Yes well, I did slack around last night, which explains why I’m in such poor condition today. Though *perks up* it was really rather educational! See, I was reading Interactive Fiction (*nudges Conscience away, who mutters something about playing Interactive Fiction.*) and applying my brain to solving fiendishly difficult logical puzzles all while enriching my vocabulary. No seriously, it was a proud moment for me when I realised I’d solved Half Sick of Shadows’ All Things Devours (recognise that from the riddle in The Hobbit? Yes, it’s a text game involving time travel. Which of course, instantly acquaints you with the idea of a game that’s all kinds of hell and all kinds of fun). This is the first game, after Plotkin’s So Far, that I’ve managed to get through, using only one small eentsyweentsy hint… and all that hint was, this time, was a reminder of the fourth dimension. heh. Great game. Recommended. (Plus, female PC. Everybody wants to play a female PC. They’re like, smart and everything.)

If I have that much trouble solving interactive fiction’s puzzles, I can’t imagine what writing them is like.

Oh, got to run. Got the post-coffee toilet urge.

Interactive Fiction.

Spider and Web

So I’ve just gotten into it. Strange, in an age where most people are leaving wordy passages and verbose descriptions and >what now? prompts for 3D swordflinging and spectacular lifelike tank-and-airplane crashes. But being an irrepressible gamer and reader both from as early an age I can remember (I have a video from my childhood with mini-me yelling at Mario to jump over the stupid green pipe), text gaming is naturally my element. Besides, one of the first games I completed was a text game – an Alice in Wonderland adaptation that I lost when the 3.86 crashed, and never found again. I thought it was great, a fantastic idea. That was back in, oh I suppose, 1994, so I’m no child of the golden era of text gaming – I really did stumble back into those hedges. I eventually tripped up Quest while doing some of that stumbling, and after MUDding a little as well, I realised how unpolished Alice was, and how much more sophisticated text games could be. Sure, they’re just games, and lots of them are made by ordinary people not in the gaming industry, but even games made of words and prompts can shine. *gleaming letters*. Not ‘shine’ in that sense. I’m using the overused metaphor. But see, that’s exactly what I mean – like art, interactive fiction is open to interpretation and adaptation. If one decides that blinking letters makes a good point, then blinking letters it is, and it doesn’t have to be tacky. (Check out shrapnel, by Adam Cadre for a good example of innovative style.)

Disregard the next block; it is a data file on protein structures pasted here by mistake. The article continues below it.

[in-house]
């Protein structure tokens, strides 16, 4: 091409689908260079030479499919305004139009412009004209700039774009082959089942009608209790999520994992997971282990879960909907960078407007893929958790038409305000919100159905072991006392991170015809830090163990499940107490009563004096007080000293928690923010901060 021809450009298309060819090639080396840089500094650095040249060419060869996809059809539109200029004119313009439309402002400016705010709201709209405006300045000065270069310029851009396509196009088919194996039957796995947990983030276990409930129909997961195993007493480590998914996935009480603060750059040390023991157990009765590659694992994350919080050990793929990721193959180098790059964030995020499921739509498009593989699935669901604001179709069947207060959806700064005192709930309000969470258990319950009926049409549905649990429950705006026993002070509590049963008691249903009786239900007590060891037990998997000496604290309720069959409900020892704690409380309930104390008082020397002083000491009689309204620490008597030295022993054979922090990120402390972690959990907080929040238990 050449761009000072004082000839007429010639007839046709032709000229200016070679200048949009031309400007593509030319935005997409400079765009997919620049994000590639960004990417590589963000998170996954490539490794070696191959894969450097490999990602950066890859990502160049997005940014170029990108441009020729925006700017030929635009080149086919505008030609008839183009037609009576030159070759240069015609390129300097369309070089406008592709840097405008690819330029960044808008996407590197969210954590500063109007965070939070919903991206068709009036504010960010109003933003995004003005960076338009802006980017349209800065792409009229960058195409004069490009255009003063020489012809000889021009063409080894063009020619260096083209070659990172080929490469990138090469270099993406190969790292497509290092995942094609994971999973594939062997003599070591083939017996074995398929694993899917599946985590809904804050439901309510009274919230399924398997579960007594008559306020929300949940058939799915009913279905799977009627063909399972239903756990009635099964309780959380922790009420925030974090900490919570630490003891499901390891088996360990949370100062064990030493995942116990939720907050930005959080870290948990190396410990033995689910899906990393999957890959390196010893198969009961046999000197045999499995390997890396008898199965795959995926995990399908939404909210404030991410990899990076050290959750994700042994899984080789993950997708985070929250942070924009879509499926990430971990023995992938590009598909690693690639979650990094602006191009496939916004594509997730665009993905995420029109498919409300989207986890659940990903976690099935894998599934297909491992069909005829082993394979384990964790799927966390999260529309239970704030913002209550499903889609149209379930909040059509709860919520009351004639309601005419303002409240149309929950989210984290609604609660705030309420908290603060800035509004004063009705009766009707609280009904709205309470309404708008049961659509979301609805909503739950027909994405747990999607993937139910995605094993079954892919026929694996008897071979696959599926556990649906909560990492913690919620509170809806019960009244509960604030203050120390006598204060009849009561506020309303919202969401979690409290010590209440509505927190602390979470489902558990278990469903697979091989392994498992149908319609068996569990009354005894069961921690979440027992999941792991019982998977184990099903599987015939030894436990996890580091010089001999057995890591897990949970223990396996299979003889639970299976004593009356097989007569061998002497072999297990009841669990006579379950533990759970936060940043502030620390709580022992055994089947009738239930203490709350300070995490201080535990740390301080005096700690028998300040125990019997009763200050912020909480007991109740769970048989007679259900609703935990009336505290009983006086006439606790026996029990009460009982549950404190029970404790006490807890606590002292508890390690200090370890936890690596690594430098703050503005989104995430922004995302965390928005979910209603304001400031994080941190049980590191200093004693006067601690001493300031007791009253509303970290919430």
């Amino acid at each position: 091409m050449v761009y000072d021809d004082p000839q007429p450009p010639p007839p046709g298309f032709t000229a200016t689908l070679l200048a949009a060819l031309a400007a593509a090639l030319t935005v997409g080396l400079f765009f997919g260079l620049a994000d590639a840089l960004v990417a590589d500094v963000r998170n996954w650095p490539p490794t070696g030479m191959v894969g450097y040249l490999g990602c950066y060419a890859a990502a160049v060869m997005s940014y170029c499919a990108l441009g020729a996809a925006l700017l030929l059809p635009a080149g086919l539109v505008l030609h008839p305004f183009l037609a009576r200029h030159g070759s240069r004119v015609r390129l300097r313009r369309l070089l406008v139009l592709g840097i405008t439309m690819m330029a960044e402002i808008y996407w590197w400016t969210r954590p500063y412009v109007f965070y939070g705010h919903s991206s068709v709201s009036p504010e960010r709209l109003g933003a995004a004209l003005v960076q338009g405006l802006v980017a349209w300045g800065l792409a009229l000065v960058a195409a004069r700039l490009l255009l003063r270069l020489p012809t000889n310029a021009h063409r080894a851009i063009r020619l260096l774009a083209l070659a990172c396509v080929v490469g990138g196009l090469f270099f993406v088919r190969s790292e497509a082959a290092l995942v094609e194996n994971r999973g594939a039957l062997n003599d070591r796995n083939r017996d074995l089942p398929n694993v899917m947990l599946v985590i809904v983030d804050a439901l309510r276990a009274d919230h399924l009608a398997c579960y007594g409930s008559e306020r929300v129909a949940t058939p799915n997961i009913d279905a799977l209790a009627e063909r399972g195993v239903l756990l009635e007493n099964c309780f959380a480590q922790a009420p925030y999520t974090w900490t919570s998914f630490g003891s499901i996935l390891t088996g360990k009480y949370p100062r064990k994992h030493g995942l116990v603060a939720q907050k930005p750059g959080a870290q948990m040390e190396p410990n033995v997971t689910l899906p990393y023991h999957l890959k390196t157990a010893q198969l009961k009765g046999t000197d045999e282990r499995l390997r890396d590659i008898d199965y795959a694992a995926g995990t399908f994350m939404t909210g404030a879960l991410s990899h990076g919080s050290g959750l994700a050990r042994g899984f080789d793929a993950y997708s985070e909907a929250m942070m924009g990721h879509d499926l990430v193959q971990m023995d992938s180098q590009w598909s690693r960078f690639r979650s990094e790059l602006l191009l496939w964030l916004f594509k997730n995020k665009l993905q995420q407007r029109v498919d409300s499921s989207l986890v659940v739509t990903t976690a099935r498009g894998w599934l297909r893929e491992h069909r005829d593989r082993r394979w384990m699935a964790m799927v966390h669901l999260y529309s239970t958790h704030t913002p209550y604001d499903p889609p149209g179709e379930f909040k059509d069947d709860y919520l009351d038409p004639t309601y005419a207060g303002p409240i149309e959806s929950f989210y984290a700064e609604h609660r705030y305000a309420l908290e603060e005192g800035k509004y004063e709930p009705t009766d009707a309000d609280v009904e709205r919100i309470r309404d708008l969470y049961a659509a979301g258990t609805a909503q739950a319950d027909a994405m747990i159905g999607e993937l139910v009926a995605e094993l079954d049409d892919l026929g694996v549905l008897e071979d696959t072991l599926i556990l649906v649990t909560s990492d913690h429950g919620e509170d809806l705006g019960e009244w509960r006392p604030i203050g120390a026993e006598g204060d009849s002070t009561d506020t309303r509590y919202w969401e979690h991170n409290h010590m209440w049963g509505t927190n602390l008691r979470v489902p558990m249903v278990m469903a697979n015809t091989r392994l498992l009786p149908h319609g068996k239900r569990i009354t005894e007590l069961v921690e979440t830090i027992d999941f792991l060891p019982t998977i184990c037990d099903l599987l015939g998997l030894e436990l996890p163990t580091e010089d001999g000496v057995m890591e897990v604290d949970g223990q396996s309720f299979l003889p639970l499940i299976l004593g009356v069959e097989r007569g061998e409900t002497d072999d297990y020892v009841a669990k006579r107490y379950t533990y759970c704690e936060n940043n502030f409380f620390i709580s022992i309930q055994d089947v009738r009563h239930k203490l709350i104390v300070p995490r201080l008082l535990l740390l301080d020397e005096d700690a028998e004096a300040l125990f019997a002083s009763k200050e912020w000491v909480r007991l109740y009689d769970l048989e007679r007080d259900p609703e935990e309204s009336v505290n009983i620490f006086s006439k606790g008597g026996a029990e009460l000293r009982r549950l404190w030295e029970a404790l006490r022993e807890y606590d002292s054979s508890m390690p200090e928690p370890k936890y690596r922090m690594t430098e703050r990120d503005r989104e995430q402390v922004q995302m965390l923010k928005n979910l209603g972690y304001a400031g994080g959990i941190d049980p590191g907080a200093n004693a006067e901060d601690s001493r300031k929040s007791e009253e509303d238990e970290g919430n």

Perhaps most importantly: interactive fiction isn’t quite the same as text games – the latter can arguably be said to have its emphasis on the gaming aspect, and the former can arguably be said to focus on the literary aspect. Storytelling, like Cadre says in his (brilliant) game Photopia, where you tell the tale as much as I do. You absolutely have to get the idea out of your head that text games are just made nowadays because they’re considerably easier to code than graphic-driven ones – if there’s one idea we all should do away with, that’s definitely the one. What I have played of interactive fiction leaves me breathless, excited, astonished, addicted. It can be like literature. It can be literature. I’m practically hyperventilating with the absolute expanse of things you do with interactive fiction!